Finally, a field of study from each faculty was selected and one to two entries from each specific field were selected randomly (for example, one entry from lower grade students, e.g. semesters one, two, three, and four, and the next entry from undergraduate students, e.g. semesters fifth, sixth, seventh and eighth) and then, proportional to size systematic random sampling was deployed in each sub-stratum. Totally 212 students were collected as the sample size based on the formula below (considering 1.5 of design effect):
Student’ demographic information tool and two standard questionnaires were used in this study.
The demographic information questions were including: Gender, age, marital status, faculty, major, GPA, educational level, students’ residence, parents’ residence, father’s educational level, mother’s educational level, household size, and monthly household income.
Depression Anxiety and Stress Scale-21 (DASS-21): DASS-21  with 21 items and three subscales (7 items for each subscale) was used. This instrument measures the prevalence of depression, anxiety, and stress signs and symptoms during the past weeks. The items of the scale are rated on a four-point Likert scale, with the score for each item ranging from 0 (“does not apply to me at all”) to 3 (“applies to me most of the time”). The subscale scores were calculated by summing the scores of the individual items, and the maximum sum for each subscale is 21; higher scores represent higher psychological distress. The normal score for severity of each subgroup is (0–9) for depression, (0–7) for anxiety, and (0–14) for stress and very sever scores vary to (> 28) for depression, (> 20) for anxiety, and (> 33) for stress. The original study of  reported the high reliability of DASS-21, Cronbach’s Alpha coefficients for depression, anxiety, and stress were reported as 0.91, 0.84, and 0.90, respectively. Henry and Crawford  found this scale to have good concurrent and discriminant validity as well as excellent internal consistency (α = .93). In this study, the reliability of dimensions of depression, anxiety, and stress was 0.83, 0.79, and 0.77.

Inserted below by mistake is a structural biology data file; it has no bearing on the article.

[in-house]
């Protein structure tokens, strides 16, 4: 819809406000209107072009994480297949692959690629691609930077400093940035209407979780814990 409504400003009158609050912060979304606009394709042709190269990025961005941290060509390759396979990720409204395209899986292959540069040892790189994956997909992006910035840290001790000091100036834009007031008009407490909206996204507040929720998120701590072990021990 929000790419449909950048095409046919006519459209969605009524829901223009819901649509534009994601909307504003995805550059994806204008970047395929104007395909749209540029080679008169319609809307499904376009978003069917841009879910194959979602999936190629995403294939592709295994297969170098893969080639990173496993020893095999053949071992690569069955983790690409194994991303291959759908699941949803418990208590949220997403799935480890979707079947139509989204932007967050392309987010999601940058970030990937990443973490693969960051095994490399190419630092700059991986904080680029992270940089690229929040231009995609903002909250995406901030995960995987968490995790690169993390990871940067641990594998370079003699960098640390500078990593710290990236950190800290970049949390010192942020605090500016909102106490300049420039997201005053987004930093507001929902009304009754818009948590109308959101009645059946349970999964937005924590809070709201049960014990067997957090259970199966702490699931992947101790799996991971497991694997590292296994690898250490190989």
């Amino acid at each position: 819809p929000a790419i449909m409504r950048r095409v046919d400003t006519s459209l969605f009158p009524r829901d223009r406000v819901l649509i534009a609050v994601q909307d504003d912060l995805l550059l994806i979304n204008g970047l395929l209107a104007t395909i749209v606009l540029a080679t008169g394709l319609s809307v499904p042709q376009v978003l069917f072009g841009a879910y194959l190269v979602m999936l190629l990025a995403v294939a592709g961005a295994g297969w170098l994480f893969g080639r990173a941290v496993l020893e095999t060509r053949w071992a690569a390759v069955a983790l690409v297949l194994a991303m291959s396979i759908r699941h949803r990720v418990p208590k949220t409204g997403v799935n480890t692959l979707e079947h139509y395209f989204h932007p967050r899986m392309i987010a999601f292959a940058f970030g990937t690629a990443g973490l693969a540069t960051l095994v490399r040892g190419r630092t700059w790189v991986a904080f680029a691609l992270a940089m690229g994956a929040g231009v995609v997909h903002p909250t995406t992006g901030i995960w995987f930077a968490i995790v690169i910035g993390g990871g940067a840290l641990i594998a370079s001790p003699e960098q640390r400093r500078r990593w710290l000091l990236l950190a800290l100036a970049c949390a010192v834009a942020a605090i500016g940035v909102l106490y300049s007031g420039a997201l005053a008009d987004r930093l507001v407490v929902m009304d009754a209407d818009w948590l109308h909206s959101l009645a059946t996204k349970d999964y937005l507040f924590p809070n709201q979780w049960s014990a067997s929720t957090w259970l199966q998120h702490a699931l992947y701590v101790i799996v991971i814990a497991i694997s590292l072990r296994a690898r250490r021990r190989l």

Cell-phone Over-use Scale (COS): The harmful factors caused by cell phone use were asked. This questionnaire was developed by Gennaro et al. (2007), and the reliability of this scale was determined by Cronbach’s alpha internal consistency method on Spanish female and male students were reported 0.85. This scale has 21 items. The scale is graded based on a six-point Likert (never (0), almost never (1), sometimes (2), often (3), almost always (4), and always (5). Subjects with scores above 75 were rated as excessive users and less than 25 were assigned to be sparingly users [28, 29]. In this study, the validity was good and the reliability was 0.88.